"A&P" depicts an act of empty heroism as a young cashier makes an evidently unappreciated gesture on behalf of three girls.
- Young supermarket cashier Sammy watches three bathing suit-clad girls as they shop.
- When the girls approach the register, Sammy's manager, Lengel, reprimands them for not covering up before coming into the store.
- Seeing the girls upset, Sammie scolds Lengel for embarrassing them and gallantly quits on the spot. However, the girls take no notice of Sammy's gesture and he is left to face the consequences of his romantic ideals.
“A & P” is a short initiation story in which the young protagonist, in a gesture of empty heroism, quits his job at the supermarket because the manager has embarrassed three girls—and learns just “how hard the world was going to be to him hereafter.”
Most of the action in the story takes place in the short time Sammy stands at his cash register on a summer afternoon watching three girls from the nearby beach colony, dressed in “nothing but bathing suits,” wander the store in search of a jar of “Fancy Herring Snacks in Pure Sour Cream.” By the time the three reach his checkout stand, Sammy is halfway in love with their leader, a girl he nicknames “Queenie,” who has “nothing between the top of the suit and the top of her head except just her.” Sammy is attracted to the girl not only by her physical beauty but also by her regal bearing and by her clear disdain for small-town mores. Sammy is highly sensitive to the class differences between “the Point,” where the three are apparently vacationing (“a place from which the crowd that runs the A & P must look pretty crummy”), and the supermarket where he works (where “houseslaves in pin curlers” push shopping carts up and down the aisles, followed by squalling children).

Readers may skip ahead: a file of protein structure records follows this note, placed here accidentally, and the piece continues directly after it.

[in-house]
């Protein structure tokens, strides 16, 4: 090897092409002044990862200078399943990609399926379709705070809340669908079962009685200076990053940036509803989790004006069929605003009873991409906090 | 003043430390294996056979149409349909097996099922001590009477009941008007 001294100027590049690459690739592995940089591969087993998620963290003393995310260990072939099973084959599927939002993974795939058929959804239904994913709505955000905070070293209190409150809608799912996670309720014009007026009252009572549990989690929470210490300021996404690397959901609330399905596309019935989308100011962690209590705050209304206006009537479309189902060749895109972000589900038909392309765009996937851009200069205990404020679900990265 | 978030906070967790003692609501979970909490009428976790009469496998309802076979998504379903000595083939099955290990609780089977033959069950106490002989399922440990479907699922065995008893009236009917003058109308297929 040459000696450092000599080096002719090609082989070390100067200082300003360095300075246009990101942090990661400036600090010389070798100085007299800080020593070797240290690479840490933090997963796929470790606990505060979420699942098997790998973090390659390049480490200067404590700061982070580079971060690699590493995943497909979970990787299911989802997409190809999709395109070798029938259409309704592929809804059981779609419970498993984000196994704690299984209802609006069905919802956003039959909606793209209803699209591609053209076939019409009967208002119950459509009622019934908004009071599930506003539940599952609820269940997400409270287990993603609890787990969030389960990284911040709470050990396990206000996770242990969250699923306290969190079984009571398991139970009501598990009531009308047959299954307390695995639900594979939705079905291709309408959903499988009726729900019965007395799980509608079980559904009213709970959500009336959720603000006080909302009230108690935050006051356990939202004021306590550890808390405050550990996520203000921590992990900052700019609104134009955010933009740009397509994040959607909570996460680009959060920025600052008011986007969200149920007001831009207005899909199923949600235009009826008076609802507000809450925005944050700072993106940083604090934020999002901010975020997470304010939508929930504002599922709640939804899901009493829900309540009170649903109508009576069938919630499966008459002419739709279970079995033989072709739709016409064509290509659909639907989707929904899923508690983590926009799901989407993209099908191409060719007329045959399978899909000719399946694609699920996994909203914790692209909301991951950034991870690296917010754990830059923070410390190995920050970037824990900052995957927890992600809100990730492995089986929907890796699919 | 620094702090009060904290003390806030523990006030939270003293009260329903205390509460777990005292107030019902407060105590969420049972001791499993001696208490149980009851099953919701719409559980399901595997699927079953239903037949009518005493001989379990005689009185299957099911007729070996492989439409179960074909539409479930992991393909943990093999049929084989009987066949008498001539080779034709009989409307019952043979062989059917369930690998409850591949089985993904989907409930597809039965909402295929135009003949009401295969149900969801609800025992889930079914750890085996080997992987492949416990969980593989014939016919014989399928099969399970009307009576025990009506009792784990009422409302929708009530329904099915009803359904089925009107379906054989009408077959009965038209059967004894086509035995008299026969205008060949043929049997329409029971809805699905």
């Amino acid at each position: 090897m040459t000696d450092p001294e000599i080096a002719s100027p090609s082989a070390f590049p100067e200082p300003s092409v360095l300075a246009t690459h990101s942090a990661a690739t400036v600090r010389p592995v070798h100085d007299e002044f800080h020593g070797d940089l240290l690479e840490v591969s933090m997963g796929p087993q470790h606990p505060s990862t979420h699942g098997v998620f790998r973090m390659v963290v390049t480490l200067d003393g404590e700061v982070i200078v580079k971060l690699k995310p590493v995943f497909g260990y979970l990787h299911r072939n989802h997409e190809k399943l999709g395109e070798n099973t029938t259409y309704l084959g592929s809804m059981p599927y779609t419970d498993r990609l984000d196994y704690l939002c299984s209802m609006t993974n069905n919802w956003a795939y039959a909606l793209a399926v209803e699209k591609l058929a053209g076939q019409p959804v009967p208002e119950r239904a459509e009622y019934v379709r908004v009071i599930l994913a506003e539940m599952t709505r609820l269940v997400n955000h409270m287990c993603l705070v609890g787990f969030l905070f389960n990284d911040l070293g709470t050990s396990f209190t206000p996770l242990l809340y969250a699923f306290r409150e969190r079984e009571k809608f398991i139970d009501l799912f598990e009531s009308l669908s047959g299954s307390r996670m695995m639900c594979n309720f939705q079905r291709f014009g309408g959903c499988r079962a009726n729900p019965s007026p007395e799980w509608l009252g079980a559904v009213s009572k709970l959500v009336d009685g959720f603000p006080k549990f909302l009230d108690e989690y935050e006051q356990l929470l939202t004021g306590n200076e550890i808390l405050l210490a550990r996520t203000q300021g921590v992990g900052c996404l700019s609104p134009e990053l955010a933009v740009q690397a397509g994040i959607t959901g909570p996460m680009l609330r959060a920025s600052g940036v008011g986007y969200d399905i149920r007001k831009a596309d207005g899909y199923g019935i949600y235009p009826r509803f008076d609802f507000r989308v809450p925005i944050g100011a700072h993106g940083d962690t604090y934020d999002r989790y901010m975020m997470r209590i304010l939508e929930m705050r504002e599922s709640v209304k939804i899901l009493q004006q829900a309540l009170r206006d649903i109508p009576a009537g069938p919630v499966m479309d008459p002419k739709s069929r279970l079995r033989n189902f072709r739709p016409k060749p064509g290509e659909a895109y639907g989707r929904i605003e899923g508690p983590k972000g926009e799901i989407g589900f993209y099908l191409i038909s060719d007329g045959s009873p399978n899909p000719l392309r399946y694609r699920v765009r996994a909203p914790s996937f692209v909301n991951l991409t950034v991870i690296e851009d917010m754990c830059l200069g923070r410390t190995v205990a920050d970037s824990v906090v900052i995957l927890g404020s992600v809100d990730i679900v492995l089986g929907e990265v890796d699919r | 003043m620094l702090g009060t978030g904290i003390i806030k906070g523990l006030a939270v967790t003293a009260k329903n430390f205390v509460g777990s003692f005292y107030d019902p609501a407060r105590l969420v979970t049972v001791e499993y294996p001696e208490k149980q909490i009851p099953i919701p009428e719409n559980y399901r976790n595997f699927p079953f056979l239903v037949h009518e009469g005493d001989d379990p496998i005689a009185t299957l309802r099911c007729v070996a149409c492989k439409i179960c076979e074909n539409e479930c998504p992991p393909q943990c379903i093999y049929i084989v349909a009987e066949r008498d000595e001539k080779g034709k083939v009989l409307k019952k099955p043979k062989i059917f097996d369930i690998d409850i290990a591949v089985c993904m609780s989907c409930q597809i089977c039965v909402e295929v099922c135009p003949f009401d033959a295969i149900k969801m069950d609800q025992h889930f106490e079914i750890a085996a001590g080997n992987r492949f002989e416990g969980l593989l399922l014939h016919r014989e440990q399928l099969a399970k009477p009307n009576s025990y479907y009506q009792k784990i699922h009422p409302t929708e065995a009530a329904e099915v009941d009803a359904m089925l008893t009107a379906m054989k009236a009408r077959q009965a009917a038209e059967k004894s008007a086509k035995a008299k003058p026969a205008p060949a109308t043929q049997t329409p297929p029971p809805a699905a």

Sammy’s fantasies are rudely interrupted when Lengel, the officious supermarket manager (and Sunday school teacher), notices and reprimands the girls for their dress: “We want you decently dressed when you come in here.” Queenie blushes, and Sammy jumps to their defense in the only way he can: “I say ’I quit’ to Lengel quick enough for them to hear, hoping they’ll stop and watch me, their unsuspected hero.” They do not, and Sammy is left to confront Lengel. “You didn’t have to embarrass them,” he says. Lengel explains, in defense of the town’s provincial mores, “It was they who were embarrassing us.” Lengel reminds Sammy that his impulsive action will hurt his parents and that he will “feel this” for the rest of his life, but Sammy is trapped by his own chivalric gesture, and by the romantic code of which it is a part and by which he swears: “It seems to me that once you begin a gesture it’s fatal not to go through with it.” Remembering how Lengel “made that pretty girl blush,” Sammy punches “the No Sale tab” on his register and walks out into the hot and empty parking lot.
“A & P” is a classic initiation story in which the young protagonist acts spontaneously and then learns something about the consequences of his actions. Sammy’s conversational, comic voice is perfectly appropriate for his nineteen years and is even a little ungrammatical in its first-person narration: “In walks these three girls in nothing but bathing suits,” the story abruptly begins. Little else happens: Sammy follows the three with his eyes as they wander the store to arrive at his cash register with their “Fancy Herring Snacks.” The store’s middle-aged manager finally notices the girls and reminds them of the store’s clothing policy, and Sammy, their sudden and “unsuspected hero,” defends them by quitting his job. The immature Sammy believes that “once you begin a gesture it’s fatal not to go through with it,” and although Lengel warns Sammy of the consequences of his act, Sammy walks out anyway. When he gets to the parking lot, the girls are gone, and Sammy suddenly realizes “how hard...
(The entire section is 2,476 words.)